photo credits @ Le Tour/ASO
– What happened? –
Six days of racing remain in the 2017 Tour de France and although triple winner Chris Froome (Team Sky) leads, the overall outcome is anything but clear.
Six riders are within a margin of two minutes of Froome overall, with his closest rival, Fabio Aru (Astana Pro Team) only 18 seconds behind. Local star Romain Bardet (AG2R La Mondiale) is at 23 seconds and Colombia’s Rigoberto Urán (Cannondale-Drapac Professional Cycling Team) is 29 seconds back.
In 104 editions, the Tour has never had so many potential winners within such a small time margin so close to the finish.
Marcel Kittel (Quick-Step Floors) has, in contrast, a much stronger hold on the green points jersey than Froome does on yellow, with an advantage of 373 points and five stage wins so far in the Tour compared to the 294 points of his closest rival, Michael Matthews (Team Sunweb). Equally, Warren Barguil (Team Sunweb) is well clear of his closest pursuer in the King of the Mountains competition as is Simon Yates (Orica-Scott) in the Best Young Riders classification. But in the fight for the overall lead, the Tour remains wide open.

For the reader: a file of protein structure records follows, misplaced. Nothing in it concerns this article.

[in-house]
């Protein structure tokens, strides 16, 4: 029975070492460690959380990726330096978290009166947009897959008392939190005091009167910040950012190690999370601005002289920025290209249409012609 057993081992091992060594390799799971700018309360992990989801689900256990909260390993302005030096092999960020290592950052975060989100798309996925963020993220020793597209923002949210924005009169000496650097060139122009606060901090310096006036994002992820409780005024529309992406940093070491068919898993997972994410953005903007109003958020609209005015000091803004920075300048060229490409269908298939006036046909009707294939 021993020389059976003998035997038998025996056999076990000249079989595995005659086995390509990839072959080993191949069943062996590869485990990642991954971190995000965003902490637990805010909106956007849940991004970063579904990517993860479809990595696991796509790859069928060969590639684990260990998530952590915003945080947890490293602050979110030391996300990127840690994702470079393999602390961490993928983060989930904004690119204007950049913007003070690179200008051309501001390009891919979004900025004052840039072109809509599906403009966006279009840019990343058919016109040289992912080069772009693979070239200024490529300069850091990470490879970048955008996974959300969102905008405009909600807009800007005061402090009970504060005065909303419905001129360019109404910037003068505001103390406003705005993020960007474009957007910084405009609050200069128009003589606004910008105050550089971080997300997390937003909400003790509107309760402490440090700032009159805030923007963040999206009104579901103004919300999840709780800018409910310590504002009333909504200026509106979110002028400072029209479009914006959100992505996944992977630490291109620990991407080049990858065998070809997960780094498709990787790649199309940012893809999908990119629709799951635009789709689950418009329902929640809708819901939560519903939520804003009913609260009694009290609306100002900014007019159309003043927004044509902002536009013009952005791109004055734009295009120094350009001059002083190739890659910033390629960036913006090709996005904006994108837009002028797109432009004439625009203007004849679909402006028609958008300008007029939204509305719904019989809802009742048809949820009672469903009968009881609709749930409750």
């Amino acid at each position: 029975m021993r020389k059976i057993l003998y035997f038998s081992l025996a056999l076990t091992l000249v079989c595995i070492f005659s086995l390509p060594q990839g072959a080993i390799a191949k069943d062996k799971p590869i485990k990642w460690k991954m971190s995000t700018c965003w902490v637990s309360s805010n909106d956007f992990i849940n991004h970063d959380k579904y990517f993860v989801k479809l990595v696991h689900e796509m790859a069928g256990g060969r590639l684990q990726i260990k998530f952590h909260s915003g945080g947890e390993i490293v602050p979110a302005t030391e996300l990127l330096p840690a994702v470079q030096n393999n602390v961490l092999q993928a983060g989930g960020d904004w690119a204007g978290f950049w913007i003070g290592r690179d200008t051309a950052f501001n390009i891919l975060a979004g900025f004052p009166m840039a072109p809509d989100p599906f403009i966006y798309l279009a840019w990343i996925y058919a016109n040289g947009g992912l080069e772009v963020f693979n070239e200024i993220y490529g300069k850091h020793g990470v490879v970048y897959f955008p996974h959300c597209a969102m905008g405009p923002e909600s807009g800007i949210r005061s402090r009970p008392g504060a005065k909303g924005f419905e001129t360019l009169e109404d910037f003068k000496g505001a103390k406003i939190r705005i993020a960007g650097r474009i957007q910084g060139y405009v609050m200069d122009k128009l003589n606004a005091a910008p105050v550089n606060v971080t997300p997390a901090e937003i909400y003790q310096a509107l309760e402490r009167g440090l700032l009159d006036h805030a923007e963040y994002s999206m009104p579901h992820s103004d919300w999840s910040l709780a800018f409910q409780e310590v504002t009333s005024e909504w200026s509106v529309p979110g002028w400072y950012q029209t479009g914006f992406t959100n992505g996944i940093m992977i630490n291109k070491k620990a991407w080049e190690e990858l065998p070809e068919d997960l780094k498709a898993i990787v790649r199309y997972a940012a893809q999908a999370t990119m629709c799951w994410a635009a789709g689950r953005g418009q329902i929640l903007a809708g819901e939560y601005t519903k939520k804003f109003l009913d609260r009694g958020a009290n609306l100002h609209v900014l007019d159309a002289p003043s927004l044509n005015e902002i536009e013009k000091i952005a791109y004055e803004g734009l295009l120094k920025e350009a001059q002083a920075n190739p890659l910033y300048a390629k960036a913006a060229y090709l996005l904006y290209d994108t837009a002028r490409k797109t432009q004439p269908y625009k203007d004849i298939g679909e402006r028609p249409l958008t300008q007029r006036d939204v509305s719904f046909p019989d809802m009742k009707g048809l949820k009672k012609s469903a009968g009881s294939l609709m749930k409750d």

One of cycling’s top time trialists, Italy’s Adriano Malori has announced his retirement at 29. A former U-23 UCI World Champion in the time trial and silver medallist in the Elite Men’s time trial at the 2015 UCI Road World Championships, Malori had a bad crash in the Tour de San Luis in January 2016, in which he suffered neurological injuries.
– Focus on George Bennett –
Last year, George Bennett (Team Lotto NL-Jumbo), 27, became New Zealand’s first ever professional to break into the top ten of a Grand Tour, when he finished tenth in the Vuelta a España. He is now battling for a top-ten place in the Tour de France.
Since turning pro in 2012 with the then RadioShack-Nissan squad, Bennett has continued to raise the bar. His first pro win, the overall of the Amgen Tour of California in May, was New Zealand’s first ever UCI WorldTour victory. If he makes the top-ten of this year’s Tour de France, it will be New Zealand’s best-ever placing since Harry Watson finished 28th back in 1928!
You must be logged in to post a comment.